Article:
German Jewish Community: Grötzingen, Alb-Donau-Kreis, Baden-Württemberg, Germany or Grötzingen, Durlach, Baden, Württemburg #germany


d.mayer@...
 

Dear Connie

Some digitized records for Grotzingen (near present day Karlsruhe) are available here :
https://www2.landesarchiv-bw.de/ofs21/olf/struktur.php?bestand=12390&klassi=&anzeigeKlassi=014&letztesLimit=50&baumSuche=&standort=

Records for the jewish community start in 1811.
https://www2.landesarchiv-bw.de/ofs21/olf/struktur.php?bestand=12390&klassi=&anzeigeKlassi=014&letztesLimit=50&baumSuche=&standort=

You might be able to find traces of siblings who stayed in Grotzingen, if any.

Best Regards
Daniel Mayer, Paris
d.mayer@...


Family and DNA
 

The PDF is here I think, along with a bunch of other interesting things (which is why I'm sharing it with the entire list)

https://www.karlsruhe.de/b1/stadtgeschichte/literatur/stadtarchiv.de

Juliana Berland (France)

--
Galicia: BADER, BADIAN, FELDMANN, FREIDENHEIM/FREUDENHEIM, GERTLER, WIENER/WEINER * Germany: ADELSDORFER, BÄR/BAER, EPSTEINN, HAUSSMAN, ISSAK, MEYER, MOSES, ROSENSTEIN * Russia: AMBURG, BENIN/BERLAND, BERKOVICH/BERKOWITZ, EPSTEIN, GELBURD/GOLDBERG/GAYLBURD/GILBERT


David Seldner
 

The book "Juden in Karlsruhe" is not available anymore, out of print. But you can download a digital version.
Unfortunately, I forgot where I downloaded it, but I have it (Hardcopy of course and as a pdf). It is too big to send it via email but I can upload it to Google and send the link to whoever would like to have it.
Just send me your email addresses and I will make it available for you, together with a few more books about Jews in Karlsruhe and Baden.
--
David Seldner, Karlsruhe, Germany
seldner@...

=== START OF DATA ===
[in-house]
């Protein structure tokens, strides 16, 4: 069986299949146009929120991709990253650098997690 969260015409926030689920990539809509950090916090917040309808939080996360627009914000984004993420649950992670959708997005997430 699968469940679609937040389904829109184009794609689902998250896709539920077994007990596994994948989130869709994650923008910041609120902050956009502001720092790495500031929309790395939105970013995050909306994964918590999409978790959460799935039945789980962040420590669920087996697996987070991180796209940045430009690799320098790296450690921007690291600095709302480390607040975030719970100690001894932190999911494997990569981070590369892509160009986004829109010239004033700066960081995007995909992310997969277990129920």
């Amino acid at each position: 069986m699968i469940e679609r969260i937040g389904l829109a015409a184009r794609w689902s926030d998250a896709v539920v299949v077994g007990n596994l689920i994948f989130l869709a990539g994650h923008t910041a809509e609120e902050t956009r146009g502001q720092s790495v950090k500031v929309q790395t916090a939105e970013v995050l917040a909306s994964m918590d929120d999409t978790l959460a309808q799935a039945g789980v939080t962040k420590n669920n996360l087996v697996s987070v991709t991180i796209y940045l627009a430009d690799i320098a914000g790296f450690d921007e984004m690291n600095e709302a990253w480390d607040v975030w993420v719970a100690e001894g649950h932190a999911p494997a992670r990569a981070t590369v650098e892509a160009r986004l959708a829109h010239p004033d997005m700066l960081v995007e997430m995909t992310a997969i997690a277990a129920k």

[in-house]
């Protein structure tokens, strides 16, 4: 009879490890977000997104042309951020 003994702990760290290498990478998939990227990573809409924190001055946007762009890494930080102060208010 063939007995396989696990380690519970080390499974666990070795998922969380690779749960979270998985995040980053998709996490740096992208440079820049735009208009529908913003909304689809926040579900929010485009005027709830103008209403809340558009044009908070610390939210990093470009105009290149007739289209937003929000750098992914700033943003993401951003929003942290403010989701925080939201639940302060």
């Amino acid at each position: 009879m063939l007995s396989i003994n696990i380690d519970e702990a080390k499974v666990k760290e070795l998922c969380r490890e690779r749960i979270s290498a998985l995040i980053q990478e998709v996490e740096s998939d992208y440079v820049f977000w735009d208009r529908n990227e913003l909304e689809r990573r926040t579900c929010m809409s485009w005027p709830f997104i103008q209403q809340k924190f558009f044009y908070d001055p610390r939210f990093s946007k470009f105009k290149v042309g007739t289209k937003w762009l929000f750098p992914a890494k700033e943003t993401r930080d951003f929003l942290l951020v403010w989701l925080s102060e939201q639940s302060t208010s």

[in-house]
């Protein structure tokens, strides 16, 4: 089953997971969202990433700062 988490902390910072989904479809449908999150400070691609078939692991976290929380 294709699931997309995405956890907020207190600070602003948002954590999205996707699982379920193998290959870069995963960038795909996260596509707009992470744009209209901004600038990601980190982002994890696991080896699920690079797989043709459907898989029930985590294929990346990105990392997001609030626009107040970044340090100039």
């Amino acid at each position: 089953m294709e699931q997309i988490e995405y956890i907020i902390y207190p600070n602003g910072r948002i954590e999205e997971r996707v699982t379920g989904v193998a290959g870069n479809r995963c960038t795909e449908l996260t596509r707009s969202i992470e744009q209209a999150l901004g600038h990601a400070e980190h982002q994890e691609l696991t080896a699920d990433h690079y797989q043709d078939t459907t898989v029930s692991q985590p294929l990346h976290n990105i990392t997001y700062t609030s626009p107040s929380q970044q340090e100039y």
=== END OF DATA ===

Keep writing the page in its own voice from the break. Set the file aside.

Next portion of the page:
ccelaynarose3@...
 

Thank you, I'm trying to access it thru the Library of Congress. Hoprfully I'll be able to find it!
--
Connie Derosier Carter
Kissimmee, FL, Leominster, MA


Andreas Schwab
 

There is a used copy at ebay: https://www.ebay.com/p/5213336

You can find all libraries holding these publications via WorldCat.org :
https://www.worldcat.org/title/juden-in-karlsruhe-beitrage-zu-ihrer-geschichte-bis-zur-nationalsozialistischen-machtergreifung/oclc/25218332
Specifically, the New York Public Library and the Leo Beack Institute are accesible to the general public. You could try to get a library loan through your local library. 

Anther publication by Ms. Asche is "Eintausend Jahre Grötzingen: Die Geschichte eines Dorfes". It contains some information about the Grötzingen Jews. 
--
Andreas Schwab, Montreal, Canada


ccelaynarose3@...
 

Thank you so much, David! I would be glad to forward what digital copies that I have of sources from Canada. I can't find any from Germany as yet. I have found information on how he immigrated to Canada. What other documentation would she require do you think?

Thank you again for your offer to help. I truly appreciate the information as well.
--
Connie Derosier Carter
Kissimmee, FL, Leominster, MA


ccelaynarose3@...
 

Oh Thank you so very much! Would you happen to know if any of these publications are accessible through other national libraries or archives in the US by any chance? I would be willing to pay for the articles to access them.

Thanks again!
--
Connie Derosier Carter
Kissimmee, FL, Leominster, MA


David Seldner
 

Andreas, Connie,

you are correct that Mrs. Asche is the expert but she has retired end of August. Another expert is Dr. Ernst Otto Bräunche but he is also retired.
Nevertheless, I would recommend that you write to the municipal archives, archiv@.... 
Since I am in contact with Mrs. Asche I can forward her requests (privately) but I doubt that she is able to help without having all the papers.

Good luck and best regards,
--
David Seldner, Karlsruhe, Germany
seldner@...


Andreas Schwab